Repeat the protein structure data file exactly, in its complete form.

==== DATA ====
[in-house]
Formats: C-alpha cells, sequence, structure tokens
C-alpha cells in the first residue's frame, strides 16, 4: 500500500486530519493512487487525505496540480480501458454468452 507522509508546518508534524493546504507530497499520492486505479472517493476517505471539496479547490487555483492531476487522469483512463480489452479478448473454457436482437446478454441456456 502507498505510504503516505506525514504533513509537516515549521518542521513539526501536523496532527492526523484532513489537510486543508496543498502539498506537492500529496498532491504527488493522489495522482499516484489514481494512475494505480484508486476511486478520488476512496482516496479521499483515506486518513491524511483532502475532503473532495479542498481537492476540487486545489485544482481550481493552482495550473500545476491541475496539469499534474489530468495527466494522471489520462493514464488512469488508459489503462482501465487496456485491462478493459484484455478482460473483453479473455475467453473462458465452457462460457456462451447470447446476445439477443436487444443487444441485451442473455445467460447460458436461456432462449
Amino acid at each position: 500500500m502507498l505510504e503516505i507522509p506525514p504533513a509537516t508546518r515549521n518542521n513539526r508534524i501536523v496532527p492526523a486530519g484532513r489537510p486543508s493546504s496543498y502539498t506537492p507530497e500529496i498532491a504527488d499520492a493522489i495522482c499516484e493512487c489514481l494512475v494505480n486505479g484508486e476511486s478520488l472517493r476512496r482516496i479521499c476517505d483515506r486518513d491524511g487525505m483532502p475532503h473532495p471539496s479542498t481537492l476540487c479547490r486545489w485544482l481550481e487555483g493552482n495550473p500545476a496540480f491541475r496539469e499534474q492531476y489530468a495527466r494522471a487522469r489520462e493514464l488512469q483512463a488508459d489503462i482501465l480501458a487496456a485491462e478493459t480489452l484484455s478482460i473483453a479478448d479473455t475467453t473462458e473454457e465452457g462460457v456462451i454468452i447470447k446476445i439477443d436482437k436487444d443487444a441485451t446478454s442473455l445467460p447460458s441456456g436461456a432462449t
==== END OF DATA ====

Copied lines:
[in-house]
Formats: C-alpha cells, sequence, structure tokens
C-alpha cells in the first residue's frame, strides 16, 4: 500500500486530519493512487487525505496540480480501458454468452 507522509508546518508534524493546504507530497499520492486505479472517493476517505471539496479547490487555483492531476487522469483512463480489452479478448473454457436482437446478454441456456 502507498505510504503516505506525514504533513509537516515549521518542521513539526501536523496532527492526523484532513489537510486543508496543498502539498506537492500529496498532491504527488493522489495522482499516484489514481494512475494505480484508486476511486478520488476512496482516496479521499483515506486518513491524511483532502475532503473532495479542498481537492476540487486545489485544482481550481493552482495550473500545476491541475496539469499534474489530468495527466494522471489520462493514464488512469488508459489503462482501465487496456485491462478493459484484455478482460473483453479473455475467453473462458465452457462460457456462451447470447446476445439477443436487444443487444441485451442473455445467460447460458436461456432462449
Amino acid at each position: 500500500m502507498l505510504e503516505i507522509p506525514p504533513a509537516t508546518r515549521n518542521n513539526r508534524i501536523v496532527p492526523a486530519g484532513r489537510p486543508s493546504s496543498y502539498t506537492p507530497e500529496i498532491a504527488d499520492a493522489i495522482c499516484e493512487c489514481l494512475v494505480n486505479g484508486e476511486s478520488l472517493r476512496r482516496i479521499c476517505d483515506r486518513d491524511g487525505m483532502p475532503h473532495p471539496s479542498t481537492l476540487c479547490r486545489w485544482l481550481e487555483g493552482n495550473p500545476a496540480f491541475r496539469e499534474q492531476y489530468a495527466r494522471a487522469r489520462e493514464l488512469q483512463a488508459d489503462i482501465l480501458a487496456a485491462e478493459t480489452l484484455s478482460i473483453a479478448d479473455t475467453t473462458e473454457e465452457g462460457v456462451i454468452i447470447k446476445i439477443d436482437k436487444d443487444a441485451t446478454s442473455l445467460p447460458s441456456g436461456a432462449t